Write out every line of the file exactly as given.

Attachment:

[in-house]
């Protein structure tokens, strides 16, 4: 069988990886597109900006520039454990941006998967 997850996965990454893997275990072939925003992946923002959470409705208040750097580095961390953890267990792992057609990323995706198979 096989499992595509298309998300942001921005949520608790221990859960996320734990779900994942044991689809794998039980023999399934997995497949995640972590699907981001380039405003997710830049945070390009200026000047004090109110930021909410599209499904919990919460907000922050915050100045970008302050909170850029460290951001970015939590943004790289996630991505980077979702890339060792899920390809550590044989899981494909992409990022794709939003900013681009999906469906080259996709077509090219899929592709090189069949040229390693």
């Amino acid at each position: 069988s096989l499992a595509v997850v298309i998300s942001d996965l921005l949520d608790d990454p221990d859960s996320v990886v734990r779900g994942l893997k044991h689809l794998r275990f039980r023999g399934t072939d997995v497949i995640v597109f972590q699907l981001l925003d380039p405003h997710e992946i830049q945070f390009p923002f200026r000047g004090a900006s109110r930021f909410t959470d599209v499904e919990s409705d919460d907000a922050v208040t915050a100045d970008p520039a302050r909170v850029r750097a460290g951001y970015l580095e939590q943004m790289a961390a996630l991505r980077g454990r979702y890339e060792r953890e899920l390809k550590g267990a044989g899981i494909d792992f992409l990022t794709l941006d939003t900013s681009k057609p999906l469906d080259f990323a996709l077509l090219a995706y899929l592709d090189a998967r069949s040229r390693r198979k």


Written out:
[in-house]
């Protein structure tokens, strides 16, 4: 069988990886597109900006520039454990941006998967 997850996965990454893997275990072939925003992946923002959470409705208040750097580095961390953890267990792992057609990323995706198979 096989499992595509298309998300942001921005949520608790221990859960996320734990779900994942044991689809794998039980023999399934997995497949995640972590699907981001380039405003997710830049945070390009200026000047004090109110930021909410599209499904919990919460907000922050915050100045970008302050909170850029460290951001970015939590943004790289996630991505980077979702890339060792899920390809550590044989899981494909992409990022794709939003900013681009999906469906080259996709077509090219899929592709090189069949040229390693």
């Amino acid at each position: 069988s096989l499992a595509v997850v298309i998300s942001d996965l921005l949520d608790d990454p221990d859960s996320v990886v734990r779900g994942l893997k044991h689809l794998r275990f039980r023999g399934t072939d997995v497949i995640v597109f972590q699907l981001l925003d380039p405003h997710e992946i830049q945070f390009p923002f200026r000047g004090a900006s109110r930021f909410t959470d599209v499904e919990s409705d919460d907000a922050v208040t915050a100045d970008p520039a302050r909170v850029r750097a460290g951001y970015l580095e939590q943004m790289a961390a996630l991505r980077g454990r979702y890339e060792r953890e899920l390809k550590g267990a044989g899981i494909d792992f992409l990022t794709l941006d939003t900013s681009k057609p999906l469906d080259f990323a996709l077509l090219a995706y899929l592709d090189a998967r069949s040229r390693r198979k």